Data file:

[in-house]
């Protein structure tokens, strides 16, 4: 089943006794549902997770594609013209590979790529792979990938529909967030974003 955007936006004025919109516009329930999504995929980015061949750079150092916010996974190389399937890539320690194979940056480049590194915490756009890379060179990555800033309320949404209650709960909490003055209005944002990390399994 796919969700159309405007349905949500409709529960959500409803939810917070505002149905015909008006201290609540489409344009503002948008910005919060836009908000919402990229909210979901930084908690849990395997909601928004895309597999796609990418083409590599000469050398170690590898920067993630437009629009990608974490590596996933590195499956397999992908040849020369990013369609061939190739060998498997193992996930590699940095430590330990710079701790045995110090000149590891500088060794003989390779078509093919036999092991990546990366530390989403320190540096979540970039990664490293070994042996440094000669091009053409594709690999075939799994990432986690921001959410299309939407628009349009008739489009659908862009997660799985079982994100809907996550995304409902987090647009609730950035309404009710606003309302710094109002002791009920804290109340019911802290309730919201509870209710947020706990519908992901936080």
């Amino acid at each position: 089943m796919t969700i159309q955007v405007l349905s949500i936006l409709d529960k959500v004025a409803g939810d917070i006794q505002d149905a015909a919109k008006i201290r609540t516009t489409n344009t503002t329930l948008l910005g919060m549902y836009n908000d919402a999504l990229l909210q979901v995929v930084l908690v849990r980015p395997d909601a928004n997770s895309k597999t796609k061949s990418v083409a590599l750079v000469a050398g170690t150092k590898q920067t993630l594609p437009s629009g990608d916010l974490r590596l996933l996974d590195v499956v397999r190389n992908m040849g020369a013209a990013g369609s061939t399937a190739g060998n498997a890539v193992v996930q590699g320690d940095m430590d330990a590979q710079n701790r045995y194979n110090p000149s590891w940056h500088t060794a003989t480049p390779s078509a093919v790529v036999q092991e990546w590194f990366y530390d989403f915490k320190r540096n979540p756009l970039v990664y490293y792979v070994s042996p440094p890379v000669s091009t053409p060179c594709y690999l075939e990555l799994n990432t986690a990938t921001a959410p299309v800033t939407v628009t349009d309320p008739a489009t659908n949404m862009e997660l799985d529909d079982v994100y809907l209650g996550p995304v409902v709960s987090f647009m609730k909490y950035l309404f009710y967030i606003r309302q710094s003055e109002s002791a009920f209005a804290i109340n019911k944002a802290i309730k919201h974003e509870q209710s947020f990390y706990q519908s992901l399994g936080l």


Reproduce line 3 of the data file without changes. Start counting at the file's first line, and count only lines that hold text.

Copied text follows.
């Amino acid at each position: 089943m796919t969700i159309q955007v405007l349905s949500i936006l409709d529960k959500v004025a409803g939810d917070i006794q505002d149905a015909a919109k008006i201290r609540t516009t489409n344009t503002t329930l948008l910005g919060m549902y836009n908000d919402a999504l990229l909210q979901v995929v930084l908690v849990r980015p395997d909601a928004n997770s895309k597999t796609k061949s990418v083409a590599l750079v000469a050398g170690t150092k590898q920067t993630l594609p437009s629009g990608d916010l974490r590596l996933l996974d590195v499956v397999r190389n992908m040849g020369a013209a990013g369609s061939t399937a190739g060998n498997a890539v193992v996930q590699g320690d940095m430590d330990a590979q710079n701790r045995y194979n110090p000149s590891w940056h500088t060794a003989t480049p390779s078509a093919v790529v036999q092991e990546w590194f990366y530390d989403f915490k320190r540096n979540p756009l970039v990664y490293y792979v070994s042996p440094p890379v000669s091009t053409p060179c594709y690999l075939e990555l799994n990432t986690a990938t921001a959410p299309v800033t939407v628009t349009d309320p008739a489009t659908n949404m862009e997660l799985d529909d079982v994100y809907l209650g996550p995304v409902v709960s987090f647009m609730k909490y950035l309404f009710y967030i606003r309302q710094s003055e109002s002791a009920f209005a804290i109340n019911k944002a802290i309730k919201h974003e509870q209710s947020f990390y706990q519908s992901l399994g936080l």